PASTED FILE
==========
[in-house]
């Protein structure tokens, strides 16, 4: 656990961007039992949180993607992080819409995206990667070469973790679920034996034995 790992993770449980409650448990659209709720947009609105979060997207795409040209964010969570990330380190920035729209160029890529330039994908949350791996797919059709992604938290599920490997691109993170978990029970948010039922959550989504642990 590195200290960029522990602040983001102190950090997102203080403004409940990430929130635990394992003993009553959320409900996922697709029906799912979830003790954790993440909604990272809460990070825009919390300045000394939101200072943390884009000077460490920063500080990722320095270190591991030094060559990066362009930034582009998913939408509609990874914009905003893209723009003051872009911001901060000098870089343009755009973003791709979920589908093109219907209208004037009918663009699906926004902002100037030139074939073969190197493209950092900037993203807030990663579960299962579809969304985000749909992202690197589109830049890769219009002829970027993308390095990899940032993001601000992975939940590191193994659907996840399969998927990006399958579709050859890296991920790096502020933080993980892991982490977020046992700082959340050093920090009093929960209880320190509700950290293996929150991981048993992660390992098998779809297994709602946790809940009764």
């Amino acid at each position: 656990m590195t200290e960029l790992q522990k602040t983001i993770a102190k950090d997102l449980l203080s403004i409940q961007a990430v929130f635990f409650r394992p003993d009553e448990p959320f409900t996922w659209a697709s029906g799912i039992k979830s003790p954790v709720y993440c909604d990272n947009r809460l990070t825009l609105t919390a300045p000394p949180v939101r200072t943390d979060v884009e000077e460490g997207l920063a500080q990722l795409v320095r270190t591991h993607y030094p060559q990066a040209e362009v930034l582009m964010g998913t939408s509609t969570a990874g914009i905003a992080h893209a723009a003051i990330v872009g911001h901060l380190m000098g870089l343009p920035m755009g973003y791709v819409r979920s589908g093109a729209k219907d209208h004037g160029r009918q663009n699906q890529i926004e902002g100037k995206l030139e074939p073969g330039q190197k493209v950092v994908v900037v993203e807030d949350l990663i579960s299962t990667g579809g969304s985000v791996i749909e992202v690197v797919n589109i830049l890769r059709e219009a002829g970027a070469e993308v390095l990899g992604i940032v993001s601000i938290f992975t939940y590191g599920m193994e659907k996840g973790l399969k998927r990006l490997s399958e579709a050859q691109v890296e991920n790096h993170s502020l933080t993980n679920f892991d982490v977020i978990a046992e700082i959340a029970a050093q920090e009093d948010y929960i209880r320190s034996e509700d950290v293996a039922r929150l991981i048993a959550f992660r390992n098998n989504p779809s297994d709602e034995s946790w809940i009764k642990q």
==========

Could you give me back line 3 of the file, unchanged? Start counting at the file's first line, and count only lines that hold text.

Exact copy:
């Amino acid at each position: 656990m590195t200290e960029l790992q522990k602040t983001i993770a102190k950090d997102l449980l203080s403004i409940q961007a990430v929130f635990f409650r394992p003993d009553e448990p959320f409900t996922w659209a697709s029906g799912i039992k979830s003790p954790v709720y993440c909604d990272n947009r809460l990070t825009l609105t919390a300045p000394p949180v939101r200072t943390d979060v884009e000077e460490g997207l920063a500080q990722l795409v320095r270190t591991h993607y030094p060559q990066a040209e362009v930034l582009m964010g998913t939408s509609t969570a990874g914009i905003a992080h893209a723009a003051i990330v872009g911001h901060l380190m000098g870089l343009p920035m755009g973003y791709v819409r979920s589908g093109a729209k219907d209208h004037g160029r009918q663009n699906q890529i926004e902002g100037k995206l030139e074939p073969g330039q190197k493209v950092v994908v900037v993203e807030d949350l990663i579960s299962t990667g579809g969304s985000v791996i749909e992202v690197v797919n589109i830049l890769r059709e219009a002829g970027a070469e993308v390095l990899g992604i940032v993001s601000i938290f992975t939940y590191g599920m193994e659907k996840g973790l399969k998927r990006l490997s399958e579709a050859q691109v890296e991920n790096h993170s502020l933080t993980n679920f892991d982490v977020i978990a046992e700082i959340a029970a050093q920090e009093d948010y929960i209880r320190s034996e509700d950290v293996a039922r929150l991981i048993a959550f992660r390992n098998n989504p779809s297994d709602e034995s946790w809940i009764k642990q």